depart Ireland for Wales

Dublin Travel Blog

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In contrast to the traditional splendor throughout the emerald isle, the capital of Dublin displays more of a European atmosphere in its modern architecture, commercialization, and multi-cultural population.  Yet, a warm and familiar charm seeps through in subtle ways.  The whispering Celtic sounds of a street performer’s flute and the light, almost welcome, rain provided for my city walk a truly Irish feel.  Along the quays, however, the air was so polluted with vehicle emissions that it was difficult to breathe and the once pristine, white Georgian buildings were blackened with soot.


It was quiet away from the city center with few people around, so to get directions, I entered the first business I found.  At the Dublin Docklands Authority office, a very obliging woman called the ports to check for me the ferry schedules and pointed me in the right direction.  The ticket seller at the DART station also took pity on me and gave a free pass because they cannot accept credit cards or British pounds and I had only a few euro cents on my person.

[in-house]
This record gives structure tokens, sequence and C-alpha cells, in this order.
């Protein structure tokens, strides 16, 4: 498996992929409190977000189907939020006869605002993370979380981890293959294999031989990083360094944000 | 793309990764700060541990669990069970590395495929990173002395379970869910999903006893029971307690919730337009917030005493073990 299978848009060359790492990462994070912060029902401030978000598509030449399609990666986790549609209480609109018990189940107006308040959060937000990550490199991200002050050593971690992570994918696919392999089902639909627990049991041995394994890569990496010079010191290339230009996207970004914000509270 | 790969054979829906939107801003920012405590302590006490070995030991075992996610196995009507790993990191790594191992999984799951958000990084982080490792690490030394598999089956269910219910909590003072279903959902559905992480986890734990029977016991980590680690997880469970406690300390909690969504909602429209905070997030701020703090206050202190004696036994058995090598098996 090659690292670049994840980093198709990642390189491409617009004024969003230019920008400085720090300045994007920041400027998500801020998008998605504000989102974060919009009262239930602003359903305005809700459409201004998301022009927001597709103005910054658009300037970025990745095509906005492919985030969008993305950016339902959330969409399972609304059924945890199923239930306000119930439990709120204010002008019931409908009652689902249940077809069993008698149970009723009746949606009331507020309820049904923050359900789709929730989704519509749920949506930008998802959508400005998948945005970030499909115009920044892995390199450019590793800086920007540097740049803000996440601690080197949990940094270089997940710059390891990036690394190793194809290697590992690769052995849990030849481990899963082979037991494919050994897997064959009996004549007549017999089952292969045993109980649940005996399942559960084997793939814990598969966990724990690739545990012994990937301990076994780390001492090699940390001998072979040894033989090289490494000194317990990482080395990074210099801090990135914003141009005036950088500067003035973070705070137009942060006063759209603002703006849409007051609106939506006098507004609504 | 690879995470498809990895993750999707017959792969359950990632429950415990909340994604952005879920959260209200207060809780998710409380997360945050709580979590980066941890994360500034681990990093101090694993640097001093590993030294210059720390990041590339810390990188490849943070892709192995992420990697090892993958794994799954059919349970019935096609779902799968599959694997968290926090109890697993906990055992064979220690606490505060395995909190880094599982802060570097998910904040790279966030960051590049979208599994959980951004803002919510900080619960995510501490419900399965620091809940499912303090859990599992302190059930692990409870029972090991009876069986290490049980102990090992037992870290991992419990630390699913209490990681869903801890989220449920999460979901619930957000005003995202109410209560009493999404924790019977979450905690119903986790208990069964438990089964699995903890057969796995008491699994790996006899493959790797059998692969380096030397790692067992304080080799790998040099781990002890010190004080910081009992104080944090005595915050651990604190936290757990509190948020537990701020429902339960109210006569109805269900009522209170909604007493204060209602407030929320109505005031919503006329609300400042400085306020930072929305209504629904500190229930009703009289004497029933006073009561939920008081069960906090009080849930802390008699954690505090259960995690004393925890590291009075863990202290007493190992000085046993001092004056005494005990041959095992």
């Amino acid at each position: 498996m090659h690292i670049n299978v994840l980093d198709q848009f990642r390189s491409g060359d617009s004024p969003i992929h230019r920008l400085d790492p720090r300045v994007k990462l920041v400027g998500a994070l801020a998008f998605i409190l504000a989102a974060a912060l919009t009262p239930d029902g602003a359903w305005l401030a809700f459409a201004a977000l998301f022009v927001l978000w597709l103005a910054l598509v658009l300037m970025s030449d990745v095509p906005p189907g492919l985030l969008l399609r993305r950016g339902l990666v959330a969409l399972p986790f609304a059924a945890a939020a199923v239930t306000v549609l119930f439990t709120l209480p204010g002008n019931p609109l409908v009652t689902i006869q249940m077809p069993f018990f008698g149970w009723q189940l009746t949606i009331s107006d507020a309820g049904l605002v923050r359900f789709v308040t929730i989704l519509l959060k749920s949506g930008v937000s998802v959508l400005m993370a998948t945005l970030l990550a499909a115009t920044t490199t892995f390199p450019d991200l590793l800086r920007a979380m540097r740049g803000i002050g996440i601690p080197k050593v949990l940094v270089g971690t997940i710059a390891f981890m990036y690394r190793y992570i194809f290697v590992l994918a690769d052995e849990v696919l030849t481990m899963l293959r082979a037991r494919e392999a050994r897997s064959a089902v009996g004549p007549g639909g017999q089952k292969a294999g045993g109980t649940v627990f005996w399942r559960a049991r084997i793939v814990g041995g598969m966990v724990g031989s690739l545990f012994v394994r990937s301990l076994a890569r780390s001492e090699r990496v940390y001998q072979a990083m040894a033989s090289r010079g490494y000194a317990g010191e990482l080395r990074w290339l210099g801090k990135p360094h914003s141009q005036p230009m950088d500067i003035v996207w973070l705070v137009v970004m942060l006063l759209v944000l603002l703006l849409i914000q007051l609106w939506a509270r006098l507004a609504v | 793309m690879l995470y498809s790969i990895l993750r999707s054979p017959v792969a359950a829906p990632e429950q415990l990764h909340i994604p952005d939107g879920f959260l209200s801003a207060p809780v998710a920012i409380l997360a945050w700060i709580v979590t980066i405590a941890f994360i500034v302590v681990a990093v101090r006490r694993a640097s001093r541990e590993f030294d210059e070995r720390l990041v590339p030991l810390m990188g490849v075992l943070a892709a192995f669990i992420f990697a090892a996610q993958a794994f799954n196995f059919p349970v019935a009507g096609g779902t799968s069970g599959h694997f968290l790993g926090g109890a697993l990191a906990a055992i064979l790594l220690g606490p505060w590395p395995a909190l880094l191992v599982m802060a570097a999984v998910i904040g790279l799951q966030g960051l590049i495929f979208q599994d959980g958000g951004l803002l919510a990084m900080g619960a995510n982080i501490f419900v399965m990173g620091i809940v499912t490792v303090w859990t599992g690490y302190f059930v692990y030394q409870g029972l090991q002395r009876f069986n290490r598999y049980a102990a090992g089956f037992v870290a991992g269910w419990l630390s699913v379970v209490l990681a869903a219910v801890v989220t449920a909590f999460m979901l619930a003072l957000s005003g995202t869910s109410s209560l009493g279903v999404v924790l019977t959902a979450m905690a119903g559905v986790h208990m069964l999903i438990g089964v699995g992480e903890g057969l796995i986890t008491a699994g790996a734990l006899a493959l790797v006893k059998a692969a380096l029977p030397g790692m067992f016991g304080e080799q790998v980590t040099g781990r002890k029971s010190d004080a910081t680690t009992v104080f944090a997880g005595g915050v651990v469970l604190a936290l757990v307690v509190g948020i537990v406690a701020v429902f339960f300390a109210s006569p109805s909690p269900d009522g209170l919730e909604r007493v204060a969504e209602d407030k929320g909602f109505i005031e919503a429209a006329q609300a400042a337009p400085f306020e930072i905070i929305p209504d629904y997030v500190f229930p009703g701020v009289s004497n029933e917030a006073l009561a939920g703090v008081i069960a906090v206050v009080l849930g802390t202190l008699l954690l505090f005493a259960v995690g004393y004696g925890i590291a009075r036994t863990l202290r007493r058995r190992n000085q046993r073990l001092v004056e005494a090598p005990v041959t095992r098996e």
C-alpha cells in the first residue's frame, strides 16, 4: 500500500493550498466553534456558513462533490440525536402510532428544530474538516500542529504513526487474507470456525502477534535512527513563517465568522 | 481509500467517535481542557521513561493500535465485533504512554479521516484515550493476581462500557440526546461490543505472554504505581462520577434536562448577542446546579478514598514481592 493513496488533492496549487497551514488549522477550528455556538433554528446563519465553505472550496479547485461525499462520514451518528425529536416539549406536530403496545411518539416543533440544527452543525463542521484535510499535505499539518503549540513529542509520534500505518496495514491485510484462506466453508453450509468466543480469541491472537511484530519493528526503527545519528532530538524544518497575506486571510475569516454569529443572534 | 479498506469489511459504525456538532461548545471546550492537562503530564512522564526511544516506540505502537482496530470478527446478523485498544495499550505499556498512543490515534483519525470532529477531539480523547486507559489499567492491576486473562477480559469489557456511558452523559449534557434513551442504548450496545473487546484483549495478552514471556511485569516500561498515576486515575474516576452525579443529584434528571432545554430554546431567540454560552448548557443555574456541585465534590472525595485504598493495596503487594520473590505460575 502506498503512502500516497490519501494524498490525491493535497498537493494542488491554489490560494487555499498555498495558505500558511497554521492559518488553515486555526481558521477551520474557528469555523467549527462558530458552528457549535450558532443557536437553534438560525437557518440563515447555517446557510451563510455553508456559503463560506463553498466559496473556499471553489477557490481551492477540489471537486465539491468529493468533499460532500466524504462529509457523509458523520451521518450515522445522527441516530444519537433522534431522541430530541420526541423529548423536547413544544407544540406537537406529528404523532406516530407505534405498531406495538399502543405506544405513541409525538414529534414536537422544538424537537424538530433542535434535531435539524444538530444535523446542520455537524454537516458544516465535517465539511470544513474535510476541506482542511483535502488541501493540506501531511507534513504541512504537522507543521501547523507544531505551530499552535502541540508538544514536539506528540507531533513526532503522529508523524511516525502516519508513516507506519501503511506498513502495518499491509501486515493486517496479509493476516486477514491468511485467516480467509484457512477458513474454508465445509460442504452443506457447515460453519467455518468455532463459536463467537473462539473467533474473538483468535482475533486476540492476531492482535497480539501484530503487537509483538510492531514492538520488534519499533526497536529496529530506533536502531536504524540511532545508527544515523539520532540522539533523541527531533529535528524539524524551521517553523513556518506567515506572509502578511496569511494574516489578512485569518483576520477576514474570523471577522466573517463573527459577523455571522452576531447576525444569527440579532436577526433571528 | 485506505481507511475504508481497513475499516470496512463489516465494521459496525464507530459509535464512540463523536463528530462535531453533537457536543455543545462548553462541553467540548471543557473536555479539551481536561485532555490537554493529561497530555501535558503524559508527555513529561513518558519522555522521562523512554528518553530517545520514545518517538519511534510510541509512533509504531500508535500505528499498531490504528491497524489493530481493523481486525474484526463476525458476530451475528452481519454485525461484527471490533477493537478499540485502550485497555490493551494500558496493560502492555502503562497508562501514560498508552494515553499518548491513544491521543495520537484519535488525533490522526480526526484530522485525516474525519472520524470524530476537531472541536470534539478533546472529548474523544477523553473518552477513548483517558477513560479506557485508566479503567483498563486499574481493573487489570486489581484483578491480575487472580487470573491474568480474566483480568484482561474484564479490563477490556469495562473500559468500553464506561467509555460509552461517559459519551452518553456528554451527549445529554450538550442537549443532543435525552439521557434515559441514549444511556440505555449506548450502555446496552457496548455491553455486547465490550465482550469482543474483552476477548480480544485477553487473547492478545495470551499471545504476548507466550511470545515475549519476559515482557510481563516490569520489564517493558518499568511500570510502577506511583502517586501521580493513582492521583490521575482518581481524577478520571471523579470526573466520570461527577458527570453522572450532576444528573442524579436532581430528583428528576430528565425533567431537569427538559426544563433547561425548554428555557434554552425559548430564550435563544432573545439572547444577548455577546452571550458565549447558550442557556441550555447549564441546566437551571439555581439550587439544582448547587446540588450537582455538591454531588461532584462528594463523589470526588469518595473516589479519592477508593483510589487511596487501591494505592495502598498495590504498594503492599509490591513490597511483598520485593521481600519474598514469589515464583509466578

Rolling into Dún Laoghaire station, the sun finally began to break through the clouds for the first time in two days - just as I was about to leave the country.  I charged my ticket (32€) for the 99-minute, 11:10am ferry to Holyhead.  As I boarded the vessel, I reflected on my ten-day island tour and knew I would truly miss Ireland for its beauty, culture, history, and fine communities.  Someday, I shall return.
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photo by: fransglobal